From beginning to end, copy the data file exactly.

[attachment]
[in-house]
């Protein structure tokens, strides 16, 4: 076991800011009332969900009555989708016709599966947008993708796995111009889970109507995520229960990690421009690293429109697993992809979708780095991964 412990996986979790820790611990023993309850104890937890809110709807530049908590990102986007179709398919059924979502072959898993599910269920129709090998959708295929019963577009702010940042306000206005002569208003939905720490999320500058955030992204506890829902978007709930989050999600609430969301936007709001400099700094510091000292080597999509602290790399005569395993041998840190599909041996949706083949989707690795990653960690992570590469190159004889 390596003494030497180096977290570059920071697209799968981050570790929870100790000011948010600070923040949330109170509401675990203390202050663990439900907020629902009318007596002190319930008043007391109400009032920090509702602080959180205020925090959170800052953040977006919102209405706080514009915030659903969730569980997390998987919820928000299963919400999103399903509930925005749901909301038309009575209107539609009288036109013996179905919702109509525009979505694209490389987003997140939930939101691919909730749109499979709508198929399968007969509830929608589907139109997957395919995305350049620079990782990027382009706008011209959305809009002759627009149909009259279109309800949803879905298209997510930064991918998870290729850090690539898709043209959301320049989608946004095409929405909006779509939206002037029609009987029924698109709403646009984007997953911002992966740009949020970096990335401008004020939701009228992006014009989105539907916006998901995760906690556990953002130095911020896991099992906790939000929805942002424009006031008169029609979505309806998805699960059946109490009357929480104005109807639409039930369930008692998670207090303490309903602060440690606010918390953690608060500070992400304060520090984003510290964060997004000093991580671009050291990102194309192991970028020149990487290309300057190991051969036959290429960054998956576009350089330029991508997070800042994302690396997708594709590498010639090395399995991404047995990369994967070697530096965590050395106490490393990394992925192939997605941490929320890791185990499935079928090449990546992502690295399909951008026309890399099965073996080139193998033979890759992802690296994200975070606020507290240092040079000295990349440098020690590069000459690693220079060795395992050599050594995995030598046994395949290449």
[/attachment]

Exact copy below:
[in-house]
């Protein structure tokens, strides 16, 4: 076991800011009332969900009555989708016709599966947008993708796995111009889970109507995520229960990690421009690293429109697993992809979708780095991964 412990996986979790820790611990023993309850104890937890809110709807530049908590990102986007179709398919059924979502072959898993599910269920129709090998959708295929019963577009702010940042306000206005002569208003939905720490999320500058955030992204506890829902978007709930989050999600609430969301936007709001400099700094510091000292080597999509602290790399005569395993041998840190599909041996949706083949989707690795990653960690992570590469190159004889 390596003494030497180096977290570059920071697209799968981050570790929870100790000011948010600070923040949330109170509401675990203390202050663990439900907020629902009318007596002190319930008043007391109400009032920090509702602080959180205020925090959170800052953040977006919102209405706080514009915030659903969730569980997390998987919820928000299963919400999103399903509930925005749901909301038309009575209107539609009288036109013996179905919702109509525009979505694209490389987003997140939930939101691919909730749109499979709508198929399968007969509830929608589907139109997957395919995305350049620079990782990027382009706008011209959305809009002759627009149909009259279109309800949803879905298209997510930064991918998870290729850090690539898709043209959301320049989608946004095409929405909006779509939206002037029609009987029924698109709403646009984007997953911002992966740009949020970096990335401008004020939701009228992006014009989105539907916006998901995760906690556990953002130095911020896991099992906790939000929805942002424009006031008169029609979505309806998805699960059946109490009357929480104005109807639409039930369930008692998670207090303490309903602060440690606010918390953690608060500070992400304060520090984003510290964060997004000093991580671009050291990102194309192991970028020149990487290309300057190991051969036959290429960054998956576009350089330029991508997070800042994302690396997708594709590498010639090395399995991404047995990369994967070697530096965590050395106490490393990394992925192939997605941490929320890791185990499935079928090449990546992502690295399909951008026309890399099965073996080139193998033979890759992802690296994200975070606020507290240092040079000295990349440098020690590069000459690693220079060795395992050599050594995995030598046994395949290449």